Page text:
Not convinced that sugar could be a culprit behind increasing obesity and health disparities Hip-hop mogul Sean “Diddy” Combs‘ recent confession on The Ellen DeGeneres Show should change your mind about junk food’s perils.
Diddy told DeGeneres and the audience that he didn’t drink water as a child. “I grew up as a Kool-Aid kid. I used to pour a half a pound of sugar into the Kool-Aid. Besides it having me bouncing off the walls, I used to be a bed wetter. … There is something about sugar that makes you wet the bed.”
He added: “So to all you boys and girls out there … I’m telling you to drink water, OK It’ll stop you from wetting the bed.”
While you can argue that Diddy’s embarrassing declaration could be just a carefully spun PR strategy as part of a relaunch of AQUAhydrate water (he and actor Mark Wahlberg are part owners of the company), local governments aren’t ignoring the evidence behind Diddy’s claims.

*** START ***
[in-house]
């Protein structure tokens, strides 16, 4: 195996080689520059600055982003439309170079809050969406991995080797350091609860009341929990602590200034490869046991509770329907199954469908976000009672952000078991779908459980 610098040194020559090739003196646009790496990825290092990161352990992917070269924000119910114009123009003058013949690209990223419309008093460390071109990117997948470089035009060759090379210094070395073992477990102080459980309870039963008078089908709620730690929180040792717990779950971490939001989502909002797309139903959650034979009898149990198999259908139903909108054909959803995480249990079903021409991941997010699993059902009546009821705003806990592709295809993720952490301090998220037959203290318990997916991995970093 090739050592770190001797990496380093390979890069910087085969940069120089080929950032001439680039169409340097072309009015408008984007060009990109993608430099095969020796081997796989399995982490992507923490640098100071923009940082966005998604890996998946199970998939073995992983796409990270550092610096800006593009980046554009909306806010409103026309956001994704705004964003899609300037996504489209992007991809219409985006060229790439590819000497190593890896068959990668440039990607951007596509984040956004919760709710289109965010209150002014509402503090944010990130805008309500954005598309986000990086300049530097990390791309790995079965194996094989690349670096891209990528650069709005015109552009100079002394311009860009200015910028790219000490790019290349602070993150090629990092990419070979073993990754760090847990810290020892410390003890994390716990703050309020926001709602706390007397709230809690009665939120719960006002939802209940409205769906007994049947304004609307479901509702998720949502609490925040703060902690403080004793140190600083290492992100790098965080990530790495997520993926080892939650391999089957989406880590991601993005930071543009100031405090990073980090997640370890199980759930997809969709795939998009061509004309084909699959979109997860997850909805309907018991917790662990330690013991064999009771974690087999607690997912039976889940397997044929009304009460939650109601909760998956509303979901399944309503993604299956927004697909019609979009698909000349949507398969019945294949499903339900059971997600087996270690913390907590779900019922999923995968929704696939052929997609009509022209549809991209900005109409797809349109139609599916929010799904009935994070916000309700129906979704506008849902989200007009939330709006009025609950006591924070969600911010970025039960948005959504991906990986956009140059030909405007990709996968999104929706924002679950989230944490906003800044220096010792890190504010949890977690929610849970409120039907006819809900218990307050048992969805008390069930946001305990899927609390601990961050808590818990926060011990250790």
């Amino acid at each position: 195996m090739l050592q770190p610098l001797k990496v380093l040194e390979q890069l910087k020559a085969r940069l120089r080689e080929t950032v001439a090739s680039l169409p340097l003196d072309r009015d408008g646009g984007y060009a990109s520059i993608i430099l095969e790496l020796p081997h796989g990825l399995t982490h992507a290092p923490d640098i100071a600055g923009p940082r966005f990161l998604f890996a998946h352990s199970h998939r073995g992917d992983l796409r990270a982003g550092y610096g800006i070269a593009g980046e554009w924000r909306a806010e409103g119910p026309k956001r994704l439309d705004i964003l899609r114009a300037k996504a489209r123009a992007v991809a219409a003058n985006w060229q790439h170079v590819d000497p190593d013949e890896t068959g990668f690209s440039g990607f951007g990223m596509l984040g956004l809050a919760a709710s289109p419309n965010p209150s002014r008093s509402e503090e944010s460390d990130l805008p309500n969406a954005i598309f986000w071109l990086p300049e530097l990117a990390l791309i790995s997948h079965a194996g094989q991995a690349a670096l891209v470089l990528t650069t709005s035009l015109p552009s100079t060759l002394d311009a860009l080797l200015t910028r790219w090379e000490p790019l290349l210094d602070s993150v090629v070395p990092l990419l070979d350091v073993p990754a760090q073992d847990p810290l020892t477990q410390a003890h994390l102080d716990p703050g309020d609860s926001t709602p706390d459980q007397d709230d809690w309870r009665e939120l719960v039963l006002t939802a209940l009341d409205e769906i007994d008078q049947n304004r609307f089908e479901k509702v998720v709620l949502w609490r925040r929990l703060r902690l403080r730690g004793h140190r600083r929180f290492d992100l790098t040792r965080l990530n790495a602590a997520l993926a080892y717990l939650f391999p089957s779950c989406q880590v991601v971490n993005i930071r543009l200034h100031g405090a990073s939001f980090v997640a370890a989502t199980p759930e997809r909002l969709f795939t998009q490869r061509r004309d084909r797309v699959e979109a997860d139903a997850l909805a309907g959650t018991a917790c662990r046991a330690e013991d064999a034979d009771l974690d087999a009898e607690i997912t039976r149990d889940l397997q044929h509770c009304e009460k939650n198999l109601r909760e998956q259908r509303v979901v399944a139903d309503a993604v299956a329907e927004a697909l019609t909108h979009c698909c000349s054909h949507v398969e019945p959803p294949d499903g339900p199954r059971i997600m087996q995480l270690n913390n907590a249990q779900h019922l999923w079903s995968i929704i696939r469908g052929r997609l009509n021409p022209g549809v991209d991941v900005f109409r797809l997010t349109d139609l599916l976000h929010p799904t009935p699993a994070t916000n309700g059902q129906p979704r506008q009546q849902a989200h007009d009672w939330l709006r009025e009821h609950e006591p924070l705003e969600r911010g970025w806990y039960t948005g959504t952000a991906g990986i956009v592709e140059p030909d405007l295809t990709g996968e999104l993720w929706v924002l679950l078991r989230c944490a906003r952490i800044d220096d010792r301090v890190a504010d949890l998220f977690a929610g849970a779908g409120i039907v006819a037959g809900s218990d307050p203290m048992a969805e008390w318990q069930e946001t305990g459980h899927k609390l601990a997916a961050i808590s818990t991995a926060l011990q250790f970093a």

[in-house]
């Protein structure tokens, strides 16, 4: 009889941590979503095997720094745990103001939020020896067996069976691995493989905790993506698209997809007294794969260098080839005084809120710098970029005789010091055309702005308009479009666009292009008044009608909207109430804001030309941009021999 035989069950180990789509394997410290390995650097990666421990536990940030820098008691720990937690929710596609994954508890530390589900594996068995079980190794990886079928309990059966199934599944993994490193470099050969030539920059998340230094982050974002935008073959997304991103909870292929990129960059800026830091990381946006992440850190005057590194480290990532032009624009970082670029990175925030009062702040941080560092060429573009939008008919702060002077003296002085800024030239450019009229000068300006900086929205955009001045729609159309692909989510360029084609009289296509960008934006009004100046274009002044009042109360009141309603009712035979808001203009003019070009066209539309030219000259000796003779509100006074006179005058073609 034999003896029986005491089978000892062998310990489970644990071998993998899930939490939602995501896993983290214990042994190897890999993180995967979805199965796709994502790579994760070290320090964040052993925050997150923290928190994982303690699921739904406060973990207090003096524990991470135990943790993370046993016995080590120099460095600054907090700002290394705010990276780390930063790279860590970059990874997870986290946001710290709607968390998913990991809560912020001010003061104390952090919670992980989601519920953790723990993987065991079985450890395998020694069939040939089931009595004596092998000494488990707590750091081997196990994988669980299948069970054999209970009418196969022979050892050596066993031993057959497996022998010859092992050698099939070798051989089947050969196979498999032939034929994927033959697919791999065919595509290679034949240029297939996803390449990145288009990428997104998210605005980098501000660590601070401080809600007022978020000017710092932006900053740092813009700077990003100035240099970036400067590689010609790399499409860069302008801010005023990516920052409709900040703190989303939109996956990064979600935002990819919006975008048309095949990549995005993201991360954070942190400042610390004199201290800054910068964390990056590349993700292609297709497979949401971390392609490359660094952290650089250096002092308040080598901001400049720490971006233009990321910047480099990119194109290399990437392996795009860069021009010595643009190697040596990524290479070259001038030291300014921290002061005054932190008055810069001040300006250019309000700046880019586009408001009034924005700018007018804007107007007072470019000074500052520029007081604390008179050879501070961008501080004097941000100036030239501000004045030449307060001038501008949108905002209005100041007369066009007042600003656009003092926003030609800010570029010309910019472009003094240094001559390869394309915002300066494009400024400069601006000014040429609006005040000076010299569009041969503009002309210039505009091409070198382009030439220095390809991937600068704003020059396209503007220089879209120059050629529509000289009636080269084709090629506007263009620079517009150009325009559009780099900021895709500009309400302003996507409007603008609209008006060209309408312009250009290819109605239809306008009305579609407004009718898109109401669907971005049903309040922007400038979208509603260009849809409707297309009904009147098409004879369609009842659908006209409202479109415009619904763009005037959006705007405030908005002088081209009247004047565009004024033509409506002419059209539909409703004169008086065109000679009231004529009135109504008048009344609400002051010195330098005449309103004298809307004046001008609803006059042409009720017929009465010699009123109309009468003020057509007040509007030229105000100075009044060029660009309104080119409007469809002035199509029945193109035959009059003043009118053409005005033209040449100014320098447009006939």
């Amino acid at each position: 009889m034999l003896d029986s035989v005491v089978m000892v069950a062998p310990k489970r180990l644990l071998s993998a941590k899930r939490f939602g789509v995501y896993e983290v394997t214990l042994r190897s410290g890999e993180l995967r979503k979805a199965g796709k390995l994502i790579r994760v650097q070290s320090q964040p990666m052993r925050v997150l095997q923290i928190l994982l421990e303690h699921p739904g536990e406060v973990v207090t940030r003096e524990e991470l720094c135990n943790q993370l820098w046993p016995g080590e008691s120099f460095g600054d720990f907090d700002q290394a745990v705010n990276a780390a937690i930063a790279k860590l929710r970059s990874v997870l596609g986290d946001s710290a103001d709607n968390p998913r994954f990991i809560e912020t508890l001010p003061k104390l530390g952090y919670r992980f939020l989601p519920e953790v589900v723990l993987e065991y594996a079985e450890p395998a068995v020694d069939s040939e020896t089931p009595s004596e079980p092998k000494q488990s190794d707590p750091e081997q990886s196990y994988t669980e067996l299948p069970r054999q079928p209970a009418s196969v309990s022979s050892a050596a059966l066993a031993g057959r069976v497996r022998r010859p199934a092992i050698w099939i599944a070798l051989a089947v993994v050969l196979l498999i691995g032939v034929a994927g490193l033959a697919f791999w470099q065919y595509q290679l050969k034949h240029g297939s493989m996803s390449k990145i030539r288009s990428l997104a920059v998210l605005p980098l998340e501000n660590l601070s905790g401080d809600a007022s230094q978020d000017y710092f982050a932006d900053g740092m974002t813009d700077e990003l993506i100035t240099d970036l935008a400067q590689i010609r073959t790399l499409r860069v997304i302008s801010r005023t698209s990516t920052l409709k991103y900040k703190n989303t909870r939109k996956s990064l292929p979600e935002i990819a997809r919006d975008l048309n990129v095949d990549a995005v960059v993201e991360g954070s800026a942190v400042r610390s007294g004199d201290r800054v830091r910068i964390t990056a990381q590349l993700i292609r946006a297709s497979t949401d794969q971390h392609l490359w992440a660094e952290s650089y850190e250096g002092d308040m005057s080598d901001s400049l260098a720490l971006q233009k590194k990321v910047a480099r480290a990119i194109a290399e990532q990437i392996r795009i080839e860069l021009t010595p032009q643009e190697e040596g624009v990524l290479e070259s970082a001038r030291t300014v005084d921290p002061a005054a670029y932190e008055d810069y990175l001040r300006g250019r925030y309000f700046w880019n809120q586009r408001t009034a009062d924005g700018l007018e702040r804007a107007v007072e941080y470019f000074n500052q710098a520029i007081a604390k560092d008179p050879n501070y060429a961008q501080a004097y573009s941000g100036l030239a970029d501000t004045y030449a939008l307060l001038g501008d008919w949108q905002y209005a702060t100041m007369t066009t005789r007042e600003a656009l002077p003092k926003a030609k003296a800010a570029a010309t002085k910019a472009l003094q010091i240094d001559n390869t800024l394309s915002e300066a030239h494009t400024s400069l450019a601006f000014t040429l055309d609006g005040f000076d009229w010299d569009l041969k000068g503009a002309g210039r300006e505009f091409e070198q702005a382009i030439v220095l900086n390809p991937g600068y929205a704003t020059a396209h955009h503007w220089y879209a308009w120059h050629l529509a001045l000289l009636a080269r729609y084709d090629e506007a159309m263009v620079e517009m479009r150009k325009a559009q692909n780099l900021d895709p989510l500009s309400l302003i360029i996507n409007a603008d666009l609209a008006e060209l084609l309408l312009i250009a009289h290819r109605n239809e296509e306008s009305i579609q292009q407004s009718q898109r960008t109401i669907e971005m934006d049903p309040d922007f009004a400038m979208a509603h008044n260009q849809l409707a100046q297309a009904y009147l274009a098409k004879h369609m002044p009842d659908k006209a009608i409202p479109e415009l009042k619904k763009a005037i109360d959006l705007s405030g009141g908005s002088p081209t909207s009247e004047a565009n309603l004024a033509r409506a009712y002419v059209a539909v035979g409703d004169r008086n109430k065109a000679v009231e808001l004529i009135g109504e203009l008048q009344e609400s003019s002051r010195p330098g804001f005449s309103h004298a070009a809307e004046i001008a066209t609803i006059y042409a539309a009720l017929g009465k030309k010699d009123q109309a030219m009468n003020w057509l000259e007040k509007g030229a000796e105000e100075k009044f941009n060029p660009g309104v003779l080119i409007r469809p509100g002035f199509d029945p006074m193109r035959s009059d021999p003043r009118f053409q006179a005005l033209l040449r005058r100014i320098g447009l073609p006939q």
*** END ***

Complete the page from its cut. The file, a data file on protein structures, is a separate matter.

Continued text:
Thirty-nine states already tax the purchase of sugary drinks, and additional taxes on candy and soda have been proposed in a handful of statesincluding Massachusetts, South Carolina, Florida and New York. Such taxes, argues New York City’s Obesity Task Force, could result in a measurable reduction in obesity and health issues among Black and Latino populations, DiversityInc recently reported.
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